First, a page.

(ii) Services or benefits funded by Medicaid but provided under the Individuals with Disabilities Education Act (IDEA);
(iii) School-based services or benefits provided to individuals who are at or below the oldest age eligible for secondary education as determined under State or local law;
(iv) Benefits received by an alien under 21 years of age, or a woman during pregnancy (and during the 60-day period beginning on the last day of the pregnancy).
6. Public Housing under section 9 of the U.S. Housing Act of 1937.
USCIS will post updated versions of Forms I-129, I-485 I-539, I-864, and I-864EZ and corresponding instructions, as well as Policy Manual guidance on www.uscis.gov during the week of February 3. These updated forms must be used beginning February 24, 2020, otherwise applications and petitions using incorrect editions of the forms will be rejected.
U.S. TRAVEL BANS IMPACT CHINA & SIX OTHER COUNTRIES
On January 31, the Trump administration announced the following sweeping new travel restrictions:
Responding to the Coronavirus Situation, United States Restricts Travel From China
U.S. Health and Human Services Secretary Azar announced a ban on foreign nationals traveling from China and quarantines for U.S. citizens coming from China. The restrictions went into effect at 5:00 p.m. (EST) on Sunday, February 2.
• "Foreign nationals, other than immediate family of U.S. citizens and permanent residents, who have traveled in China within the last 14 days will be denied entry into the United States for this time," per a presidential proclamation under INA 212(f), signed by President Trump on January 31.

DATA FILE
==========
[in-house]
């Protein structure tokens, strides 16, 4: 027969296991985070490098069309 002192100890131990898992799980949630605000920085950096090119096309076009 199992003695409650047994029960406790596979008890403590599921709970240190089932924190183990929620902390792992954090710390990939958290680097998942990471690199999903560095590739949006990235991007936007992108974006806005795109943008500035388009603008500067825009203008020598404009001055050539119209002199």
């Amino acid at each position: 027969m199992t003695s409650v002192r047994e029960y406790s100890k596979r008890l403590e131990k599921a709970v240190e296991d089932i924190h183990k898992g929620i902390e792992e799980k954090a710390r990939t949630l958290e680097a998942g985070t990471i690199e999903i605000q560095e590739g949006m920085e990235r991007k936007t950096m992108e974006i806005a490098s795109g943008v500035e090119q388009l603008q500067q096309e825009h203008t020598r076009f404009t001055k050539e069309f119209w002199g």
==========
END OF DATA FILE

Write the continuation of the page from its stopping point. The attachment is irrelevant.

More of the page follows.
• Any U.S. citizen returning to the United States who has been in Hubei province in the 14 days prior to their entry to the United States will be subject to up to 14 days of mandatory quarantine to ensure they have been provided proper medical care and health screening
• Any U.S. citizen returning to the United States who has been anywhere else in mainland China in the 14 days prior to their entry to the United States will undergo "proactive entry health screening at a select number of ports of entry," and up to 14 days of "monitored self-quarantine" to ensure they have not contracted the virus and do not pose a public health risk.
Furthermore, on January 30, the World Health Organization declared that the spread of the virus is a Public Health Emergency of International Concern while, the U.S. State Department issued a Level 4 “do not travel” advisory for China.